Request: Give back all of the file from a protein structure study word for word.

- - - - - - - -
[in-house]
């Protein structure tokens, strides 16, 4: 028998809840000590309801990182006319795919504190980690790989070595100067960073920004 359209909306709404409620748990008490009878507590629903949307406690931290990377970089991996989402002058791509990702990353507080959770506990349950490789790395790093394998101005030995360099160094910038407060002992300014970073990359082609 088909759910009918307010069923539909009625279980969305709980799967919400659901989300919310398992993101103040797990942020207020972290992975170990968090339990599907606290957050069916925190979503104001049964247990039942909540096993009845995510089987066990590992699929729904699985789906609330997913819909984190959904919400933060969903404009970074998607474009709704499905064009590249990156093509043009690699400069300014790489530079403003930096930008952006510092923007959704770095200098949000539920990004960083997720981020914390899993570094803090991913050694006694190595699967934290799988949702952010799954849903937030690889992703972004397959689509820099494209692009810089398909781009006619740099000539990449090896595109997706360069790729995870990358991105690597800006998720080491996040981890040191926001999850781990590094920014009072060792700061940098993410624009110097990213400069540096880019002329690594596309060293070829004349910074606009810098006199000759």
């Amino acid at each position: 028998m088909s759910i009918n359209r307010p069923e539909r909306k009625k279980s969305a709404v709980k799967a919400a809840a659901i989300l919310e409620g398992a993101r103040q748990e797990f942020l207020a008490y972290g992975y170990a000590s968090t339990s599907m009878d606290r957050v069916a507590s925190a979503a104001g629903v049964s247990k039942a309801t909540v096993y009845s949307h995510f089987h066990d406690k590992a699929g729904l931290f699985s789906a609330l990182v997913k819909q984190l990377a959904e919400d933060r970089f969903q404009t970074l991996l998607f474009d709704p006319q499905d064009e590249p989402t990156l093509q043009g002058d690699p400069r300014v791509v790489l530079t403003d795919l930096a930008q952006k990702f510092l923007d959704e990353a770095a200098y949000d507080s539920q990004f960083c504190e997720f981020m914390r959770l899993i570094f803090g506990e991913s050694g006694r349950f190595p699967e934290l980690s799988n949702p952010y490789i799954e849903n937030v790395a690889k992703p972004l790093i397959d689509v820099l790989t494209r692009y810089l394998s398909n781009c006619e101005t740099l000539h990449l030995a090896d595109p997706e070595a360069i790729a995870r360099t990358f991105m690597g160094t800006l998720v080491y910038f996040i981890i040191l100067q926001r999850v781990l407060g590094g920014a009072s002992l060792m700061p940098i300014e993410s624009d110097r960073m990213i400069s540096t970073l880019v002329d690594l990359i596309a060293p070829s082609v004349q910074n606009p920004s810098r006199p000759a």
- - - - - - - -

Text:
[in-house]
């Protein structure tokens, strides 16, 4: 028998809840000590309801990182006319795919504190980690790989070595100067960073920004 359209909306709404409620748990008490009878507590629903949307406690931290990377970089991996989402002058791509990702990353507080959770506990349950490789790395790093394998101005030995360099160094910038407060002992300014970073990359082609 088909759910009918307010069923539909009625279980969305709980799967919400659901989300919310398992993101103040797990942020207020972290992975170990968090339990599907606290957050069916925190979503104001049964247990039942909540096993009845995510089987066990590992699929729904699985789906609330997913819909984190959904919400933060969903404009970074998607474009709704499905064009590249990156093509043009690699400069300014790489530079403003930096930008952006510092923007959704770095200098949000539920990004960083997720981020914390899993570094803090991913050694006694190595699967934290799988949702952010799954849903937030690889992703972004397959689509820099494209692009810089398909781009006619740099000539990449090896595109997706360069790729995870990358991105690597800006998720080491996040981890040191926001999850781990590094920014009072060792700061940098993410624009110097990213400069540096880019002329690594596309060293070829004349910074606009810098006199000759």
């Amino acid at each position: 028998m088909s759910i009918n359209r307010p069923e539909r909306k009625k279980s969305a709404v709980k799967a919400a809840a659901i989300l919310e409620g398992a993101r103040q748990e797990f942020l207020a008490y972290g992975y170990a000590s968090t339990s599907m009878d606290r957050v069916a507590s925190a979503a104001g629903v049964s247990k039942a309801t909540v096993y009845s949307h995510f089987h066990d406690k590992a699929g729904l931290f699985s789906a609330l990182v997913k819909q984190l990377a959904e919400d933060r970089f969903q404009t970074l991996l998607f474009d709704p006319q499905d064009e590249p989402t990156l093509q043009g002058d690699p400069r300014v791509v790489l530079t403003d795919l930096a930008q952006k990702f510092l923007d959704e990353a770095a200098y949000d507080s539920q990004f960083c504190e997720f981020m914390r959770l899993i570094f803090g506990e991913s050694g006694r349950f190595p699967e934290l980690s799988n949702p952010y490789i799954e849903n937030v790395a690889k992703p972004l790093i397959d689509v820099l790989t494209r692009y810089l394998s398909n781009c006619e101005t740099l000539h990449l030995a090896d595109p997706e070595a360069i790729a995870r360099t990358f991105m690597g160094t800006l998720v080491y910038f996040i981890i040191l100067q926001r999850v781990l407060g590094g920014a009072s002992l060792m700061p940098i300014e993410s624009d110097r960073m990213i400069s540096t970073l880019v002329d690594l990359i596309a060293p070829s082609v004349q910074n606009p920004s810098r006199p000759a």